Dr. Ulrich Hoffmann, Interview with Deutsche Welle about Opportunities and Limitations of a Green Economy. Dr. Hoffmann is slated to speak at the 2013 Deutsche Welle Global Media Forum in Bonn, Germany
GMF13-Foto Dr Ulrich Hoffmann
Ulrich Hoffmann is the chief advisor to the head of theTrade and Sustainable Development Section at the secretariat of the United Nations Conference on Trade and Development (UNCTAD) in Geneva. He is also the editor-in-chief of UNCTAD's annual Trade and Environment Review.
International business and trade are important factors in the context of globalization. How would you describe the economy's basic stance on a green economy and where do you see drawbacks?
In my opinion, the current forms of implementing green economics are nothing other than a new wave of technological changes that are basically concentrated on increasing material, energy and resource efficiency, using more renewable resources and changing the energy mix. That presents many opportunities for companies to develop in green markets, which are marked not just by relatively fast growth, but also promise attractive yields. Yet we shouldn't overlook the fact that at the same time, segments of the "brown" economy will have to shrink at the same rate. Some of them, such as mining, steel production and the textile industry, have already lost much of their meaning, but many of them have simply been shifted geographically - mainly to developing countries. So their environmental impact hasn't gone away. But to make full use of commercial innovation and investment capacity, there need to be clear regulatory frameworks, especially an ecological tax reform - one that is neutral on revenues for companies but shifts the tax burden away from wages and earnings onto the use of resources.
There has been renewed impetus in the debate about growth, fueled in part by a new report from the Club of Rome. Are the demands for a sustainable economy merely lip service or do you see a rethinking taking place?
The scale, pace and implications of climate change increasingly raise the question of whether the phenomenon is fallout from our economic progress, the result of over-consumption or incorrect consumption, or due to insufficient technological solutions. Or perhaps it's even the manifestation of the problem of our current economic system, which doesn't appear to be able to decouple economic growth from high consumption of finite resources, including using the Earth's atmosphere as a dump for greenhouse gases. To seriously cause a shift in direction, the future sustainable economy would have to be based on three principles: resource efficiency, subsistence (intelligent, constrained consumption) and consistency (appropriate use of nature).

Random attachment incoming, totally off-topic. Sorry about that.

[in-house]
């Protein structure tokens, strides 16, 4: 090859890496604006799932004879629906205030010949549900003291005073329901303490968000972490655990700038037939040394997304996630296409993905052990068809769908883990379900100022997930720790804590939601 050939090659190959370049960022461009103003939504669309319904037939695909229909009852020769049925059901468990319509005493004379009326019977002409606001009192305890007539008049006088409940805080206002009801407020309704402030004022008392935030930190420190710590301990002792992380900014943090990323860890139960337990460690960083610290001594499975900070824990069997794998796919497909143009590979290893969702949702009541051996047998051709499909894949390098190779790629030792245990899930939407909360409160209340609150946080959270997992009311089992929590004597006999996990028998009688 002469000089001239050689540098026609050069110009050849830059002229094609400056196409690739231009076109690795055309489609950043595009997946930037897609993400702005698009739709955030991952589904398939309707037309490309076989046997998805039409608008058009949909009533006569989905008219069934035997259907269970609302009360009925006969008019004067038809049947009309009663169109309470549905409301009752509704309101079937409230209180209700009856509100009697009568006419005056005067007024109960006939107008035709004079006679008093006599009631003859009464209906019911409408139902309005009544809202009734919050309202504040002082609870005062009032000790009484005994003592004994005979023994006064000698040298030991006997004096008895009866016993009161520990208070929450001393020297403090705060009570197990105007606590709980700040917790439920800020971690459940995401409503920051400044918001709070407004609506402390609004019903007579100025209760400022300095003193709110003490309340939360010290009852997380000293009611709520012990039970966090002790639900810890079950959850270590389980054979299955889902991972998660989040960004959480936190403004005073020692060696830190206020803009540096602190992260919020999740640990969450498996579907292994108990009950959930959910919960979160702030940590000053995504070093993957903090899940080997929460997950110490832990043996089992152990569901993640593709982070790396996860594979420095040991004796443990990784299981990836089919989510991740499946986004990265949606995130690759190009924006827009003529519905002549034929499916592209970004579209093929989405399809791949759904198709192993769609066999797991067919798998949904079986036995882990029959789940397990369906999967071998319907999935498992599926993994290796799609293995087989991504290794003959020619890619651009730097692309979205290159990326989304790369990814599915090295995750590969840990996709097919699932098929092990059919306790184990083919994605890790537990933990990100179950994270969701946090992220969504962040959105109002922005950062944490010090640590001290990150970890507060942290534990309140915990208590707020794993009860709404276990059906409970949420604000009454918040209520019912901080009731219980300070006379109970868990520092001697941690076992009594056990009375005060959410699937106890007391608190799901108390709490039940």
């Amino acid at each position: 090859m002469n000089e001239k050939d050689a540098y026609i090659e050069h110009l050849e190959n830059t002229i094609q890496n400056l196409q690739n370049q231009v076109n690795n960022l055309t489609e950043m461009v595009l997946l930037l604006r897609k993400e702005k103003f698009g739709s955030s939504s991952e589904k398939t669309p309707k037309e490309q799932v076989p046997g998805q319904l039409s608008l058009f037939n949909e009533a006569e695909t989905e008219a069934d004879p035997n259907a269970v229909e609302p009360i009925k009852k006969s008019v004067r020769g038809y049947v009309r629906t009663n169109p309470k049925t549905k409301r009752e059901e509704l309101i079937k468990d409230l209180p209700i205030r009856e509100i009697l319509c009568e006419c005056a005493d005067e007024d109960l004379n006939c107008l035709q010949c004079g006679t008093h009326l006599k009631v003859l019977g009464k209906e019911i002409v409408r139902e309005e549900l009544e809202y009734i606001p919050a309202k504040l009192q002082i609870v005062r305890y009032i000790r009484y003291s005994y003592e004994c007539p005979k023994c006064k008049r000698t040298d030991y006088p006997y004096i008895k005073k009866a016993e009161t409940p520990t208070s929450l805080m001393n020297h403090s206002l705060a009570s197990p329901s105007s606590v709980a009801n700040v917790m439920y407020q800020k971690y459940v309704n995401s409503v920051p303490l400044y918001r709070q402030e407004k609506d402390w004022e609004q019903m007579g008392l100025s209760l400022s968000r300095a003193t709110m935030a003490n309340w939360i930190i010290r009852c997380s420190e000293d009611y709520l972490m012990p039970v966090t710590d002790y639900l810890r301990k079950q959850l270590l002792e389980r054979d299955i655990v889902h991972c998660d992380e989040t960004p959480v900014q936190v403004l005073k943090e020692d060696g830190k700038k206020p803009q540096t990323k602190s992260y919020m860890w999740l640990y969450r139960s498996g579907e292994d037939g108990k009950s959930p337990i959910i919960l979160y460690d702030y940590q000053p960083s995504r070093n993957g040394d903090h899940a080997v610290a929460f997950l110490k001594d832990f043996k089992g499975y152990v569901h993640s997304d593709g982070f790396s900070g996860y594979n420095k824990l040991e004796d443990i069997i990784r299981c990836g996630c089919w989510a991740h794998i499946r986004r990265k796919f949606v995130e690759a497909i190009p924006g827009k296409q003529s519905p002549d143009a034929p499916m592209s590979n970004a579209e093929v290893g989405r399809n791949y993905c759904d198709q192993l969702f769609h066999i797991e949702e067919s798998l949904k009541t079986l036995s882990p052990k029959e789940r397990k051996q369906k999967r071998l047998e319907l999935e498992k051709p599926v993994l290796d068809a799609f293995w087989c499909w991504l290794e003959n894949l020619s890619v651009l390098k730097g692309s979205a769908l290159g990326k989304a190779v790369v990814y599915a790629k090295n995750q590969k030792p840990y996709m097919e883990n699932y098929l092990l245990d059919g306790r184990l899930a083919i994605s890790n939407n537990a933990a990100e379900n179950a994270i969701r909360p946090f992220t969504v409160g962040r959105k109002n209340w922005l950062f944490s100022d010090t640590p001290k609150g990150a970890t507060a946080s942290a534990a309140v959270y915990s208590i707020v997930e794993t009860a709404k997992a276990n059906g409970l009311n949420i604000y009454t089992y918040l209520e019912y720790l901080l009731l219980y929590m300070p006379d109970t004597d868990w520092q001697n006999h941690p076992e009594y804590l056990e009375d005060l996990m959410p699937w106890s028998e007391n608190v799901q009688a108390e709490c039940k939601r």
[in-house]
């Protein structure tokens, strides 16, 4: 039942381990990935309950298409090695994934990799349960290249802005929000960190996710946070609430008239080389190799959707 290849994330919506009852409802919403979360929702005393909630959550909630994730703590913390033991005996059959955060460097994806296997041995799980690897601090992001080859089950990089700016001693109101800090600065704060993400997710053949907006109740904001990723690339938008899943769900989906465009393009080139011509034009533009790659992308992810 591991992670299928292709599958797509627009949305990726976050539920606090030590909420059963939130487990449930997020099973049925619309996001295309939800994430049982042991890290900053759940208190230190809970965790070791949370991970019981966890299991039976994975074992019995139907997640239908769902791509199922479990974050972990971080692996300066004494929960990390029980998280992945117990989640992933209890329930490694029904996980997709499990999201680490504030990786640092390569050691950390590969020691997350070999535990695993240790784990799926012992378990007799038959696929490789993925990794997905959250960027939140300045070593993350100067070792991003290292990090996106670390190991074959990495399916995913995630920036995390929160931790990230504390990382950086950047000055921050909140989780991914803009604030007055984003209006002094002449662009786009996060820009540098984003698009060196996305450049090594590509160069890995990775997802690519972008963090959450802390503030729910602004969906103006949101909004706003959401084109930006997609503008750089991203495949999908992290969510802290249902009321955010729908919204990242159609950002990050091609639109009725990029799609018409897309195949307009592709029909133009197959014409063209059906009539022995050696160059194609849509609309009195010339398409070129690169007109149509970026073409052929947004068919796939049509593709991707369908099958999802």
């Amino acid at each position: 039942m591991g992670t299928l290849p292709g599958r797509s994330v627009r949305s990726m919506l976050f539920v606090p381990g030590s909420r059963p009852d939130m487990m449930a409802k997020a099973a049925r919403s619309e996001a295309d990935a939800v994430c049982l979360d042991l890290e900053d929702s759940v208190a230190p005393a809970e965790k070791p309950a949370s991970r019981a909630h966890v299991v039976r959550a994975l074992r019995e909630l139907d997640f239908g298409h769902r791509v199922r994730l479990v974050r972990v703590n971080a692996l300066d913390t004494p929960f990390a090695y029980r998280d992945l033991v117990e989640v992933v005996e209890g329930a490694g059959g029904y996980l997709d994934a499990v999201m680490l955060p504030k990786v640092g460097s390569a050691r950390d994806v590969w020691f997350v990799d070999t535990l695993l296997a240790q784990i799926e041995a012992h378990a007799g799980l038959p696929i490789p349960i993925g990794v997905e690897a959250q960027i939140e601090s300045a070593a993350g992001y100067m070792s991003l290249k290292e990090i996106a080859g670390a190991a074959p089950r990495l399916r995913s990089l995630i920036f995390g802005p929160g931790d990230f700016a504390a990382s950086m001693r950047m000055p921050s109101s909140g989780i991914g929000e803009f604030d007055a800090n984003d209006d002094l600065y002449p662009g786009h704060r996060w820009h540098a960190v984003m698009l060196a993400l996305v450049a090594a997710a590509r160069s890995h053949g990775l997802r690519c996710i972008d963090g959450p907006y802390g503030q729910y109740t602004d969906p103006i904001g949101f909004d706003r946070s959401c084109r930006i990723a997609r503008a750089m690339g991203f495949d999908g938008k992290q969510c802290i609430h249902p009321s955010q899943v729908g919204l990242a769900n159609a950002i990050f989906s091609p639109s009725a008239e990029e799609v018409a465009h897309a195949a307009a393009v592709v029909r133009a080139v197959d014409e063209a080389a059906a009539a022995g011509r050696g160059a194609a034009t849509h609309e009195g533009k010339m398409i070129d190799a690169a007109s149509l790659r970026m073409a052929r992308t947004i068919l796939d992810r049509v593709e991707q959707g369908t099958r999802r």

Global governance has been gaining attention as a result of the debate on globalization. But its definition can vary greatly, depending on one's political standpoint. Is the principle of global governance a way to get a handle on the negative implications of global trade?
In fact, the opening of national markets and rollback of state regulations in the period of neoliberalism from the mid-1980's to the financial crisis in 2008 led to global governance being reduced to market expansion and preferably undisturbed interplay of market forces. Trade liberalization had no small part in facilitating an increase in labor productivity and resource efficiency. But through specialization, global trade has also led to much more production and consumption, and hence bigger use of resources. The Western lifestyle and non-sustainable use of nature and resources became more and more global. It's a legitimate question to ask whether the regulations in sectors directly related to climate and environmental protection, such as agriculture and agricultural trade, shouldn't be revised.